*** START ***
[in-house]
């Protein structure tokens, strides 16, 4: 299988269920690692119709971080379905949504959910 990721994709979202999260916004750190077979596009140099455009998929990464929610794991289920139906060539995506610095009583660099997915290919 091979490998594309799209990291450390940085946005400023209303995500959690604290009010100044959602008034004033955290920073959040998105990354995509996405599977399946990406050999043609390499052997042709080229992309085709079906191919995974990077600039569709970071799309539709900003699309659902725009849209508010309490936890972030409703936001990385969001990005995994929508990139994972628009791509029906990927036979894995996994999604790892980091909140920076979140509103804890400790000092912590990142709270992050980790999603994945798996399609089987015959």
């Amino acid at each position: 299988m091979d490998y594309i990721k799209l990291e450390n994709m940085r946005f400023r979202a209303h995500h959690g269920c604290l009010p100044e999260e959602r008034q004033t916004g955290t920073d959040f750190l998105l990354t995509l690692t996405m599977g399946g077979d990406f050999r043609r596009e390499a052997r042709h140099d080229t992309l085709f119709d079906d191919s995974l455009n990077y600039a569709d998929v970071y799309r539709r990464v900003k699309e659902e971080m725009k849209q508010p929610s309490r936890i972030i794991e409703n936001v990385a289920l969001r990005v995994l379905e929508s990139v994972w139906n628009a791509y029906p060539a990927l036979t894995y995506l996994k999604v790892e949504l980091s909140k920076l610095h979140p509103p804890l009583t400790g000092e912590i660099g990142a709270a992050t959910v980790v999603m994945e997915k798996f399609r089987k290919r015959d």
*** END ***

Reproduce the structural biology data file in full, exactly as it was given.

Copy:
[in-house]
């Protein structure tokens, strides 16, 4: 299988269920690692119709971080379905949504959910 990721994709979202999260916004750190077979596009140099455009998929990464929610794991289920139906060539995506610095009583660099997915290919 091979490998594309799209990291450390940085946005400023209303995500959690604290009010100044959602008034004033955290920073959040998105990354995509996405599977399946990406050999043609390499052997042709080229992309085709079906191919995974990077600039569709970071799309539709900003699309659902725009849209508010309490936890972030409703936001990385969001990005995994929508990139994972628009791509029906990927036979894995996994999604790892980091909140920076979140509103804890400790000092912590990142709270992050980790999603994945798996399609089987015959």
């Amino acid at each position: 299988m091979d490998y594309i990721k799209l990291e450390n994709m940085r946005f400023r979202a209303h995500h959690g269920c604290l009010p100044e999260e959602r008034q004033t916004g955290t920073d959040f750190l998105l990354t995509l690692t996405m599977g399946g077979d990406f050999r043609r596009e390499a052997r042709h140099d080229t992309l085709f119709d079906d191919s995974l455009n990077y600039a569709d998929v970071y799309r539709r990464v900003k699309e659902e971080m725009k849209q508010p929610s309490r936890i972030i794991e409703n936001v990385a289920l969001r990005v995994l379905e929508s990139v994972w139906n628009a791509y029906p060539a990927l036979t894995y995506l996994k999604v790892e949504l980091s909140k920076l610095h979140p509103p804890l009583t400790g000092e912590i660099g990142a709270a992050t959910v980790v999603m994945e997915k798996f399609r089987k290919r015959d």